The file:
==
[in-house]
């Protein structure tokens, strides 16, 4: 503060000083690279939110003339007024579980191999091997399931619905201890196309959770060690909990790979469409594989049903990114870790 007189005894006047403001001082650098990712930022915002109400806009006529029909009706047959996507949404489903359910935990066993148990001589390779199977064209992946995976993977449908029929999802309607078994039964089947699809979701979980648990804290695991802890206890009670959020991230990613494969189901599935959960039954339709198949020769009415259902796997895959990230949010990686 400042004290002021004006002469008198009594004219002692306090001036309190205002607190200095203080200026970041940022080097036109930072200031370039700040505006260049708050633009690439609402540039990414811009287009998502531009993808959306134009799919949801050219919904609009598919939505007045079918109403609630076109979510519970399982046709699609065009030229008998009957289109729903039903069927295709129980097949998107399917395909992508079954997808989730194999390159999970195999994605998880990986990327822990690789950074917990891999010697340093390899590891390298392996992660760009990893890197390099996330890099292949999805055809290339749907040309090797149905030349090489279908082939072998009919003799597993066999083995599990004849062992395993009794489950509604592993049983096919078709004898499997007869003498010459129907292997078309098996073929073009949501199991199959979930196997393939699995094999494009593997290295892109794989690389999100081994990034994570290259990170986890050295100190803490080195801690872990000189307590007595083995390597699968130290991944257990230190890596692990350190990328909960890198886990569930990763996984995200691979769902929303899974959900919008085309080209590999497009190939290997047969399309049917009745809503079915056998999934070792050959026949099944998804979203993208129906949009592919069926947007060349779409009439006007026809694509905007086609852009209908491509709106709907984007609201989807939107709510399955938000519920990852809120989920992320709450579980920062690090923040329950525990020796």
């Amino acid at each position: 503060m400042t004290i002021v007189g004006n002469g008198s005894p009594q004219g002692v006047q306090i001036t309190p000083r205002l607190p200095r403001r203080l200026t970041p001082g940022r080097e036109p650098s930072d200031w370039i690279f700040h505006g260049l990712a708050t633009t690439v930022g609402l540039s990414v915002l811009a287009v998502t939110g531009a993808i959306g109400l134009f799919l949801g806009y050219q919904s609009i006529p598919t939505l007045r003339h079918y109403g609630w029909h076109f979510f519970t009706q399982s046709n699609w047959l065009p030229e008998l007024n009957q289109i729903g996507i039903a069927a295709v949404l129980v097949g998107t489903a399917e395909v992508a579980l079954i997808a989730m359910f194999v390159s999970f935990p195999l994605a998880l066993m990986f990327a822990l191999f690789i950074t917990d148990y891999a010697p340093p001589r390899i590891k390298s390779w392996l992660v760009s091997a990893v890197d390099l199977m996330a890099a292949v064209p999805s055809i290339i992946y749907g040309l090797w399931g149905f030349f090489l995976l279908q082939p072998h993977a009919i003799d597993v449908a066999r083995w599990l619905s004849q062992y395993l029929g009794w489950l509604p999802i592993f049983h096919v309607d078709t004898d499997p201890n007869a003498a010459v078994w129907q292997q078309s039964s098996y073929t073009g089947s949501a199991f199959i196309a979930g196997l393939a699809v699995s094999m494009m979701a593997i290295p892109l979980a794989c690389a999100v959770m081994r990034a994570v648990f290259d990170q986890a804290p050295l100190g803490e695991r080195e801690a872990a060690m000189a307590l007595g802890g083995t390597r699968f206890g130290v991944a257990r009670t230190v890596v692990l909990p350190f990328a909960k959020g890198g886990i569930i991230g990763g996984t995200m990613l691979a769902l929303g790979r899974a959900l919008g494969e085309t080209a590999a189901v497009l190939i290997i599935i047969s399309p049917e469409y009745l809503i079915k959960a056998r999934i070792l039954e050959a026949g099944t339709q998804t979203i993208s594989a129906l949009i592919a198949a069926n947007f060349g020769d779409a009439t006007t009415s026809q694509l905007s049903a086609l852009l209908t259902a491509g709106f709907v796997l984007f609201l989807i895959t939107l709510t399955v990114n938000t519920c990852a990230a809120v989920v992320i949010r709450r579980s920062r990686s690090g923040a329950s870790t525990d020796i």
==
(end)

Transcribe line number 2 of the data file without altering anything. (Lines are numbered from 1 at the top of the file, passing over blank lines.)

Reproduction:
């Protein structure tokens, strides 16, 4: 503060000083690279939110003339007024579980191999091997399931619905201890196309959770060690909990790979469409594989049903990114870790 007189005894006047403001001082650098990712930022915002109400806009006529029909009706047959996507949404489903359910935990066993148990001589390779199977064209992946995976993977449908029929999802309607078994039964089947699809979701979980648990804290695991802890206890009670959020991230990613494969189901599935959960039954339709198949020769009415259902796997895959990230949010990686 400042004290002021004006002469008198009594004219002692306090001036309190205002607190200095203080200026970041940022080097036109930072200031370039700040505006260049708050633009690439609402540039990414811009287009998502531009993808959306134009799919949801050219919904609009598919939505007045079918109403609630076109979510519970399982046709699609065009030229008998009957289109729903039903069927295709129980097949998107399917395909992508079954997808989730194999390159999970195999994605998880990986990327822990690789950074917990891999010697340093390899590891390298392996992660760009990893890197390099996330890099292949999805055809290339749907040309090797149905030349090489279908082939072998009919003799597993066999083995599990004849062992395993009794489950509604592993049983096919078709004898499997007869003498010459129907292997078309098996073929073009949501199991199959979930196997393939699995094999494009593997290295892109794989690389999100081994990034994570290259990170986890050295100190803490080195801690872990000189307590007595083995390597699968130290991944257990230190890596692990350190990328909960890198886990569930990763996984995200691979769902929303899974959900919008085309080209590999497009190939290997047969399309049917009745809503079915056998999934070792050959026949099944998804979203993208129906949009592919069926947007060349779409009439006007026809694509905007086609852009209908491509709106709907984007609201989807939107709510399955938000519920990852809120989920992320709450579980920062690090923040329950525990020796």